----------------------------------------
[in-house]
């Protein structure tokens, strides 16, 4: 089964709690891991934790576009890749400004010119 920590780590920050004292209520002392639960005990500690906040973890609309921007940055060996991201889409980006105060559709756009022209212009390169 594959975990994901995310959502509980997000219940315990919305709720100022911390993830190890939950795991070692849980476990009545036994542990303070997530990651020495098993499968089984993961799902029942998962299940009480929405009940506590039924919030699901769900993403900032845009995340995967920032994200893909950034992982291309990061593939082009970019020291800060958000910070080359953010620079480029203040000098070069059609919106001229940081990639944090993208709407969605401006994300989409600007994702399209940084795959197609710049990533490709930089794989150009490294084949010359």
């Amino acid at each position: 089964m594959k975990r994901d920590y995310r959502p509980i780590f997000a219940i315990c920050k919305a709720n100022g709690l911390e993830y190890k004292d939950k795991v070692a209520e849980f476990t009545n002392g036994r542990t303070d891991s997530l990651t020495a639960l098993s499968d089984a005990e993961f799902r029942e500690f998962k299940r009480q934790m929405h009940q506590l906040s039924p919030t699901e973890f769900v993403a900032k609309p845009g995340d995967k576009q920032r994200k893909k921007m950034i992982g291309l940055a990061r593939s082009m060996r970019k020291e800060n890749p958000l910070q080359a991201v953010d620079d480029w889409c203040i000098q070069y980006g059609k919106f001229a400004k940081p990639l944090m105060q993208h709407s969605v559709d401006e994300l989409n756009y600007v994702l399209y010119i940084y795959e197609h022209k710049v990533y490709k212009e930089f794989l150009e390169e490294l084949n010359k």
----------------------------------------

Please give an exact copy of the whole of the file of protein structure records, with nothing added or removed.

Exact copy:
[in-house]
């Protein structure tokens, strides 16, 4: 089964709690891991934790576009890749400004010119 920590780590920050004292209520002392639960005990500690906040973890609309921007940055060996991201889409980006105060559709756009022209212009390169 594959975990994901995310959502509980997000219940315990919305709720100022911390993830190890939950795991070692849980476990009545036994542990303070997530990651020495098993499968089984993961799902029942998962299940009480929405009940506590039924919030699901769900993403900032845009995340995967920032994200893909950034992982291309990061593939082009970019020291800060958000910070080359953010620079480029203040000098070069059609919106001229940081990639944090993208709407969605401006994300989409600007994702399209940084795959197609710049990533490709930089794989150009490294084949010359």
């Amino acid at each position: 089964m594959k975990r994901d920590y995310r959502p509980i780590f997000a219940i315990c920050k919305a709720n100022g709690l911390e993830y190890k004292d939950k795991v070692a209520e849980f476990t009545n002392g036994r542990t303070d891991s997530l990651t020495a639960l098993s499968d089984a005990e993961f799902r029942e500690f998962k299940r009480q934790m929405h009940q506590l906040s039924p919030t699901e973890f769900v993403a900032k609309p845009g995340d995967k576009q920032r994200k893909k921007m950034i992982g291309l940055a990061r593939s082009m060996r970019k020291e800060n890749p958000l910070q080359a991201v953010d620079d480029w889409c203040i000098q070069y980006g059609k919106f001229a400004k940081p990639l944090m105060q993208h709407s969605v559709d401006e994300l989409n756009y600007v994702l399209y010119i940084y795959e197609h022209k710049v990533y490709k212009e930089f794989l150009e390169e490294l084949n010359k």